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NASA astronaut Scott Kelly captured this photograph from the International Space Station on Oct. 7, 2015.
There’s been a lot of hype around 3D printing, but its applications in medicine are real.
Advances in “additive manufacturing” — the industrial version of 3D printing — are being applied toward federally approved medical devices, and have enabled surgeons from Scotland to Chicago to inexpensively visualize medical procedures before performing them. But that’s far from all: Doctors are also crafting personalized bones and joints for their patients.
The devices and materials used today in a medical context often go well beyond the plastic and resin prototypes commonly associated with 3D printing; though in both cases, machines add successive layers of materials together to form an object that can then be refined. The industrial-grade printers used for medical purposes or military manufacturing, however, use focused electron beams and powdered metal alloys to create parts, not plastic feedstock.
Here are six remarkable examples of body parts that 3D printers have already been used to create. (Warning: Some of the videos included are graphic.)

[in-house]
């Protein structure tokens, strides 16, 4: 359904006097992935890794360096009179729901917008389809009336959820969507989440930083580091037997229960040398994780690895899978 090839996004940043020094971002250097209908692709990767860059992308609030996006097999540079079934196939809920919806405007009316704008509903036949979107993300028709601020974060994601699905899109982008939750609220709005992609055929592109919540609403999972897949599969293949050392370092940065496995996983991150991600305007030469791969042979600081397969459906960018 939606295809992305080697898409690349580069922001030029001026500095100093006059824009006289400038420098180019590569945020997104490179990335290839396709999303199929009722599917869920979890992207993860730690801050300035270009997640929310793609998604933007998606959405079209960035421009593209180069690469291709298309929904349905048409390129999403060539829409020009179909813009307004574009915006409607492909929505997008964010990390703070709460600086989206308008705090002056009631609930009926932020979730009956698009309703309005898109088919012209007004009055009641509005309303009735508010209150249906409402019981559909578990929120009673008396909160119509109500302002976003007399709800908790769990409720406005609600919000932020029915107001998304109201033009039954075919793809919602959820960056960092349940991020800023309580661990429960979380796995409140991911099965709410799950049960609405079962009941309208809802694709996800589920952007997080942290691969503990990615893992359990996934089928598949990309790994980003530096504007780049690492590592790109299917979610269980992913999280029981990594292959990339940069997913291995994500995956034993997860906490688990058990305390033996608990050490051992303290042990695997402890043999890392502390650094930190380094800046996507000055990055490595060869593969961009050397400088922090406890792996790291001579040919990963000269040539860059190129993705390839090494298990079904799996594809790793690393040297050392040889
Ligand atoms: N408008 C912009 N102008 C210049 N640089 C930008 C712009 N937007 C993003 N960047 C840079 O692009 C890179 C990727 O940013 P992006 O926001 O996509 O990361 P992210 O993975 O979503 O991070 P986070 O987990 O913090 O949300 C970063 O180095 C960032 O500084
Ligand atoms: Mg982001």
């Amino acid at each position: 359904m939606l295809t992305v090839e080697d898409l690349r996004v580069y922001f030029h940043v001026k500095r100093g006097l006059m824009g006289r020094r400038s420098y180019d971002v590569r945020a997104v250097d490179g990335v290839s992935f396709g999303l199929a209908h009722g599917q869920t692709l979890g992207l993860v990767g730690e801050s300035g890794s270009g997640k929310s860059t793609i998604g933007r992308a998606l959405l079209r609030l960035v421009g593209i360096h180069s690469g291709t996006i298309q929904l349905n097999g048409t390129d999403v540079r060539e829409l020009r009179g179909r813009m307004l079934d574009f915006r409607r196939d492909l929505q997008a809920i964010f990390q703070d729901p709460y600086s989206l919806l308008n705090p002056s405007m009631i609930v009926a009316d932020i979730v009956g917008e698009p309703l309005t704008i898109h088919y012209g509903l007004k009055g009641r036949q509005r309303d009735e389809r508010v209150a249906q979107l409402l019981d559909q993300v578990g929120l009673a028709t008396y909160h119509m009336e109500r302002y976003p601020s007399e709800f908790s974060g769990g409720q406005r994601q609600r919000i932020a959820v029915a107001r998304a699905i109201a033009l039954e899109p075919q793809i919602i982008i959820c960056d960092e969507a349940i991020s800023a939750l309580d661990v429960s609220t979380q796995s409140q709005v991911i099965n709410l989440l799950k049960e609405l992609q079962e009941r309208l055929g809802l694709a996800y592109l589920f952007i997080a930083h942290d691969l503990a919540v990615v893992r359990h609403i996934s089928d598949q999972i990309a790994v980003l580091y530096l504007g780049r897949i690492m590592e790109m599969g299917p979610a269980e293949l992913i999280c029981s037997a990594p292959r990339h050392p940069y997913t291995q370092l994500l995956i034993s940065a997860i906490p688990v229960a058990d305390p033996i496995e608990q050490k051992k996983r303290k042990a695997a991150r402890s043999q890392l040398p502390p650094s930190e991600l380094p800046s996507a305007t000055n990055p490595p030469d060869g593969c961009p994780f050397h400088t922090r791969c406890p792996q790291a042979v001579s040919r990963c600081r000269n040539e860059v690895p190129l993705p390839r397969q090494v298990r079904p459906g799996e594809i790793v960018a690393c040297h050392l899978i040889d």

1) A new cranium
In 2014, a Dutch woman received the first full 3D-printed skull implant.
“Implants used to be made by hand in the operating theatre using a sort of cement which was far from ideal,” Dr. Ben Verweij, a neurologist who led the medical team that crafted the prosthetic bone, told Dutch News. “Using 3D printing we can make one to the exact size. This not only has great cosmetic advantages, but patients’ brain function often recovers better than using the old method.”
2) A new vertebra
In 2014, a 12 year-old <a target="_blank" href="http://www.huffingtonpost.com/2014/09/12/chinese-boy-implanted-with-3d-printed-vertebra_n_5805910.html" —> Read More